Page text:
Last week my wife and I took a short trip to Victoria, BC — a place we had long wanted to visit due to its proximity to our home in Seattle. We also got to try some new forms of transportation, traveling there on a Kenmore Air seaplane and returning on the Victoria Clipper. But now I’ll mention a little more about what we did there in case you’ve ever been interested in a similar trip.
Most people who visit Victoria think of staying at the Fairmont Empress, one of the Canadian chain’s imposing railroad hotels. That seems great, if you can afford it. I’ve never been hugely impressed by Fairmont and didn’t want to pay $400+ for a standard room, so instead we booked a one-bedroom suite at the DoubleTree Hotel & Suites a block behind it for roughly $220 per night. Many hotels in Victoria are clustered around the harbor, so there is no reason to think you need to stay at the Empress just to be close to tourist attractions.
Although this is not an all-suite hotel, many of the rooms are configured as one- and two-bedroom suites, complete with separate walls and doors. On our floor I believe there were eight one-bedroom suites in total, with a few smaller guest rooms sandwiched in between. I’m sure the layout varies from floor to floor.
As soon as we walked into the lobby, a second agent walked up to the desk so we wouldn’t have to wait in line. There were usually a few families milling about, waiting for the elevators. It isn’t a huge space since most of the floor is devoted to the restaurant.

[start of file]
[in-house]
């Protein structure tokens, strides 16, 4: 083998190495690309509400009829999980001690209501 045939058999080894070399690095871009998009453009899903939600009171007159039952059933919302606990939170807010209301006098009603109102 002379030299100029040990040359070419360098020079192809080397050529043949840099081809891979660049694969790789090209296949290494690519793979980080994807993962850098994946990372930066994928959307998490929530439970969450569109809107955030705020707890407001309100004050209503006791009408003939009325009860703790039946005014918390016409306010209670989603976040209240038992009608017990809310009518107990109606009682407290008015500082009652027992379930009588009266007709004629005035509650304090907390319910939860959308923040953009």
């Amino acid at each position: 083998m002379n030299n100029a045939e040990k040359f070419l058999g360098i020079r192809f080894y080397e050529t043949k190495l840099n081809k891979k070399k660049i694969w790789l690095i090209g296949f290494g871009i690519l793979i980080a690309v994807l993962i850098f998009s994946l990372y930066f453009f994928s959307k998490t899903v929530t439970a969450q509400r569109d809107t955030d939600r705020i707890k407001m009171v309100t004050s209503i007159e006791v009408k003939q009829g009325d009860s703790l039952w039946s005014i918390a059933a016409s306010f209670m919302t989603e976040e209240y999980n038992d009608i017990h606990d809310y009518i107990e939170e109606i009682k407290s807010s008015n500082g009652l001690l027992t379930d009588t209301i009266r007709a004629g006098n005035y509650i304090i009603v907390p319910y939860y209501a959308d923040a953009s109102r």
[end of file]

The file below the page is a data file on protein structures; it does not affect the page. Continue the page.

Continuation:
We headed upstairs to the eighth floor and found our room right across from the elevator. The building has a square floor plan built around the elevator core, and any rooms with a view will be near the elevator. So keep that in mind. Despite this, we never encountered any significant noise from the hallways. Even the street noise was not an issue; the rumbling tour buses could be loud during the day but were blocked out when we closed the windows.
Upon entering the room we were both impressed. It was much better than I expected since I didn’t do a lot of research before booking. However, it appears that this is the former Executive House Hotel and was just renovated in 2015. I think they did a great job!
Our bathroom was certainly spotless. A large mirror sat over sink, along with a full set of toiletries by Aroma Actives. There was some art and wallpapered walls that helped avoid the “all white” look I find in more hotels these days. Even better, there were hooks for the hand towels and bath towels, features that are too often overlooked. (I don’t care if they get replaced eventually, I hate leaving them on the counter in between uses.)
The bedroom felt a little cramped. Perhaps there is a load-bearing wall between it and the living room, but I would have preferred at least an extra foot of space at the end of the bed. You can see how close it is to the television mounted on the wall. I’m not very large and even so I had trouble getting around it.